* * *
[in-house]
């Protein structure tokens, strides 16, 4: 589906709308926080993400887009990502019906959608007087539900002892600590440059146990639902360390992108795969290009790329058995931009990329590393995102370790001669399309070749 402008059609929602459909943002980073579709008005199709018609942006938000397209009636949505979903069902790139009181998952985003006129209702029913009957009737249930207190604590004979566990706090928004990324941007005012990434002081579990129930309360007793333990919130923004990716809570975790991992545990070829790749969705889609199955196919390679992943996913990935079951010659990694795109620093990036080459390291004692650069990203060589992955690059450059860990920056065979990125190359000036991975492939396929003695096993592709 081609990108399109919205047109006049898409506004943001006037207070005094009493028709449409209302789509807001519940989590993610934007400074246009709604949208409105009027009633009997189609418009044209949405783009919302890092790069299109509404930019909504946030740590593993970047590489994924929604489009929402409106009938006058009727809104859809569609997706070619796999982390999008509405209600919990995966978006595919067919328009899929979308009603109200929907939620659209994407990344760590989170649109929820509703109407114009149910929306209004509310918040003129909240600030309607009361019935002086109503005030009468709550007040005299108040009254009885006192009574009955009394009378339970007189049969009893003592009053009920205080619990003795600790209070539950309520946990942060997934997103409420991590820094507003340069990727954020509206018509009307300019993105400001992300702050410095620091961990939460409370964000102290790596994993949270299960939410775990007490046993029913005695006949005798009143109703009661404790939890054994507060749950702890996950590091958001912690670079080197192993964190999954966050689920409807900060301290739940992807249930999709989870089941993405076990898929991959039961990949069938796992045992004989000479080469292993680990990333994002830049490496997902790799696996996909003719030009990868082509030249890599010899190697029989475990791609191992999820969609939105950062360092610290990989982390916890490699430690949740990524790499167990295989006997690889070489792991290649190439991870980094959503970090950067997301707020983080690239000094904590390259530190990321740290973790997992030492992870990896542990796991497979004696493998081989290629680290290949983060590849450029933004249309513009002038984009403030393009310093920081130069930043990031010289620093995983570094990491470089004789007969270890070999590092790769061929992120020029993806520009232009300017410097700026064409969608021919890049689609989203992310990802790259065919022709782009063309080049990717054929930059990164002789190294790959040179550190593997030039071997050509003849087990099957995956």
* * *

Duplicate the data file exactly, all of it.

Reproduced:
[in-house]
């Protein structure tokens, strides 16, 4: 589906709308926080993400887009990502019906959608007087539900002892600590440059146990639902360390992108795969290009790329058995931009990329590393995102370790001669399309070749 402008059609929602459909943002980073579709008005199709018609942006938000397209009636949505979903069902790139009181998952985003006129209702029913009957009737249930207190604590004979566990706090928004990324941007005012990434002081579990129930309360007793333990919130923004990716809570975790991992545990070829790749969705889609199955196919390679992943996913990935079951010659990694795109620093990036080459390291004692650069990203060589992955690059450059860990920056065979990125190359000036991975492939396929003695096993592709 081609990108399109919205047109006049898409506004943001006037207070005094009493028709449409209302789509807001519940989590993610934007400074246009709604949208409105009027009633009997189609418009044209949405783009919302890092790069299109509404930019909504946030740590593993970047590489994924929604489009929402409106009938006058009727809104859809569609997706070619796999982390999008509405209600919990995966978006595919067919328009899929979308009603109200929907939620659209994407990344760590989170649109929820509703109407114009149910929306209004509310918040003129909240600030309607009361019935002086109503005030009468709550007040005299108040009254009885006192009574009955009394009378339970007189049969009893003592009053009920205080619990003795600790209070539950309520946990942060997934997103409420991590820094507003340069990727954020509206018509009307300019993105400001992300702050410095620091961990939460409370964000102290790596994993949270299960939410775990007490046993029913005695006949005798009143109703009661404790939890054994507060749950702890996950590091958001912690670079080197192993964190999954966050689920409807900060301290739940992807249930999709989870089941993405076990898929991959039961990949069938796992045992004989000479080469292993680990990333994002830049490496997902790799696996996909003719030009990868082509030249890599010899190697029989475990791609191992999820969609939105950062360092610290990989982390916890490699430690949740990524790499167990295989006997690889070489792991290649190439991870980094959503970090950067997301707020983080690239000094904590390259530190990321740290973790997992030492992870990896542990796991497979004696493998081989290629680290290949983060590849450029933004249309513009002038984009403030393009310093920081130069930043990031010289620093995983570094990491470089004789007969270890070999590092790769061929992120020029993806520009232009300017410097700026064409969608021919890049689609989203992310990802790259065919022709782009063309080049990717054929930059990164002789190294790959040179550190593997030039071997050509003849087990099957995956």